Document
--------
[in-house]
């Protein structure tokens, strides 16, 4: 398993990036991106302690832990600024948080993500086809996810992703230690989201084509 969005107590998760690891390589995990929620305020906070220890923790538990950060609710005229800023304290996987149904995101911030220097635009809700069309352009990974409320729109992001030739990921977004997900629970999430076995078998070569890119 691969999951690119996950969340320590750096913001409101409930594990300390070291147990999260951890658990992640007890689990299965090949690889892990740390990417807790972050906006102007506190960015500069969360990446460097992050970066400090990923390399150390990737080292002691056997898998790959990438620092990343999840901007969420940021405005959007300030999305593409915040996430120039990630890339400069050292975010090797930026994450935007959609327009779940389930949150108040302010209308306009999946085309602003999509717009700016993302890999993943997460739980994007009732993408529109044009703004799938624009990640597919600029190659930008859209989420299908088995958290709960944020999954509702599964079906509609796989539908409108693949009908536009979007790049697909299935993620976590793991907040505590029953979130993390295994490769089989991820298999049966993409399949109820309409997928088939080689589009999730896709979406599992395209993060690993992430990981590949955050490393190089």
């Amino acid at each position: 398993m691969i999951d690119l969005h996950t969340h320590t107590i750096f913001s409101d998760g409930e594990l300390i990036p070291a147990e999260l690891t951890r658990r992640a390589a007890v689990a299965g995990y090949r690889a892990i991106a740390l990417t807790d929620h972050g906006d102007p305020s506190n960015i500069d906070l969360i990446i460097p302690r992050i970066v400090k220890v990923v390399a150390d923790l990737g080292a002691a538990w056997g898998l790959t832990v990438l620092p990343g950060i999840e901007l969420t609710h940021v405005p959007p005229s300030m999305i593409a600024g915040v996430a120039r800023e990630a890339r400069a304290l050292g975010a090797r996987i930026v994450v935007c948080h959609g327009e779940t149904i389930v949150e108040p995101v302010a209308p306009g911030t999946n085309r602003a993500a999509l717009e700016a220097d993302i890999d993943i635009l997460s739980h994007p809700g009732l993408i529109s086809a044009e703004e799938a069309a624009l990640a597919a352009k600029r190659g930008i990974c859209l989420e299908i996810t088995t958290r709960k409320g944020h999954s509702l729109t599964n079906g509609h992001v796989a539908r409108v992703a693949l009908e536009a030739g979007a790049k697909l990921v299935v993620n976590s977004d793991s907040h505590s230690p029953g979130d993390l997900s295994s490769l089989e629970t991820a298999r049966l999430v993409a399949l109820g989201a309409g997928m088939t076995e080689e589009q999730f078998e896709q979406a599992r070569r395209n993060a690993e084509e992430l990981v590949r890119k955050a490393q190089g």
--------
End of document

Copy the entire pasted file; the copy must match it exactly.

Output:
[in-house]
């Protein structure tokens, strides 16, 4: 398993990036991106302690832990600024948080993500086809996810992703230690989201084509 969005107590998760690891390589995990929620305020906070220890923790538990950060609710005229800023304290996987149904995101911030220097635009809700069309352009990974409320729109992001030739990921977004997900629970999430076995078998070569890119 691969999951690119996950969340320590750096913001409101409930594990300390070291147990999260951890658990992640007890689990299965090949690889892990740390990417807790972050906006102007506190960015500069969360990446460097992050970066400090990923390399150390990737080292002691056997898998790959990438620092990343999840901007969420940021405005959007300030999305593409915040996430120039990630890339400069050292975010090797930026994450935007959609327009779940389930949150108040302010209308306009999946085309602003999509717009700016993302890999993943997460739980994007009732993408529109044009703004799938624009990640597919600029190659930008859209989420299908088995958290709960944020999954509702599964079906509609796989539908409108693949009908536009979007790049697909299935993620976590793991907040505590029953979130993390295994490769089989991820298999049966993409399949109820309409997928088939080689589009999730896709979406599992395209993060690993992430990981590949955050490393190089």
């Amino acid at each position: 398993m691969i999951d690119l969005h996950t969340h320590t107590i750096f913001s409101d998760g409930e594990l300390i990036p070291a147990e999260l690891t951890r658990r992640a390589a007890v689990a299965g995990y090949r690889a892990i991106a740390l990417t807790d929620h972050g906006d102007p305020s506190n960015i500069d906070l969360i990446i460097p302690r992050i970066v400090k220890v990923v390399a150390d923790l990737g080292a002691a538990w056997g898998l790959t832990v990438l620092p990343g950060i999840e901007l969420t609710h940021v405005p959007p005229s300030m999305i593409a600024g915040v996430a120039r800023e990630a890339r400069a304290l050292g975010a090797r996987i930026v994450v935007c948080h959609g327009e779940t149904i389930v949150e108040p995101v302010a209308p306009g911030t999946n085309r602003a993500a999509l717009e700016a220097d993302i890999d993943i635009l997460s739980h994007p809700g009732l993408i529109s086809a044009e703004e799938a069309a624009l990640a597919a352009k600029r190659g930008i990974c859209l989420e299908i996810t088995t958290r709960k409320g944020h999954s509702l729109t599964n079906g509609h992001v796989a539908r409108v992703a693949l009908e536009a030739g979007a790049k697909l990921v299935v993620n976590s977004d793991s907040h505590s230690p029953g979130d993390l997900s295994s490769l089989e629970t991820a298999r049966l999430v993409a399949l109820g989201a309409g997928m088939t076995e080689e589009q999730f078998e896709q979406a599992r070569r395209n993060a690993e084509e992430l990981v590949r890119k955050a490393q190089g």